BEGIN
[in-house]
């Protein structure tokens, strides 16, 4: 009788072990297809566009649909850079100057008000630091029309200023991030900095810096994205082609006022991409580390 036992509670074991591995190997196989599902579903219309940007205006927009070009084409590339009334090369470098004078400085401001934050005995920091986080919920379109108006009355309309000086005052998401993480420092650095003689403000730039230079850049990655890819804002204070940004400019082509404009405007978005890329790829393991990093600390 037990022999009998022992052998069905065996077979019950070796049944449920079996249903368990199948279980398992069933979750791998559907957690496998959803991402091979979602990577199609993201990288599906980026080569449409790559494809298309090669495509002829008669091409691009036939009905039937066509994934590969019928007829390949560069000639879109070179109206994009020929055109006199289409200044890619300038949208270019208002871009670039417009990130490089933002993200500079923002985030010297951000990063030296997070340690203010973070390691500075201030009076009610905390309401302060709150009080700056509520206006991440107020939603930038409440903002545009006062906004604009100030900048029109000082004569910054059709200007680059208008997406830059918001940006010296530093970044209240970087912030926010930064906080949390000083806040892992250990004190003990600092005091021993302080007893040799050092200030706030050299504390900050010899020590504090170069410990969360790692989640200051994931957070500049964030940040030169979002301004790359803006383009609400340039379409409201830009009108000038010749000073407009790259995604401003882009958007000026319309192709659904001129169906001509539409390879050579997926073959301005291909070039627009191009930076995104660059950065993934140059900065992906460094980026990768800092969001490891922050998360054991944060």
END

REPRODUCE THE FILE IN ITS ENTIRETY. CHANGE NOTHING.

[in-house]
């Protein structure tokens, strides 16, 4: 009788072990297809566009649909850079100057008000630091029309200023991030900095810096994205082609006022991409580390 036992509670074991591995190997196989599902579903219309940007205006927009070009084409590339009334090369470098004078400085401001934050005995920091986080919920379109108006009355309309000086005052998401993480420092650095003689403000730039230079850049990655890819804002204070940004400019082509404009405007978005890329790829393991990093600390 037990022999009998022992052998069905065996077979019950070796049944449920079996249903368990199948279980398992069933979750791998559907957690496998959803991402091979979602990577199609993201990288599906980026080569449409790559494809298309090669495509002829008669091409691009036939009905039937066509994934590969019928007829390949560069000639879109070179109206994009020929055109006199289409200044890619300038949208270019208002871009670039417009990130490089933002993200500079923002985030010297951000990063030296997070340690203010973070390691500075201030009076009610905390309401302060709150009080700056509520206006991440107020939603930038409440903002545009006062906004604009100030900048029109000082004569910054059709200007680059208008997406830059918001940006010296530093970044209240970087912030926010930064906080949390000083806040892992250990004190003990600092005091021993302080007893040799050092200030706030050299504390900050010899020590504090170069410990969360790692989640200051994931957070500049964030940040030169979002301004790359803006383009609400340039379409409201830009009108000038010749000073407009790259995604401003882009958007000026319309192709659904001129169906001509539409390879050579997926073959301005291909070039627009191009930076995104660059950065993934140059900065992906460094980026990768800092969001490891922050998360054991944060």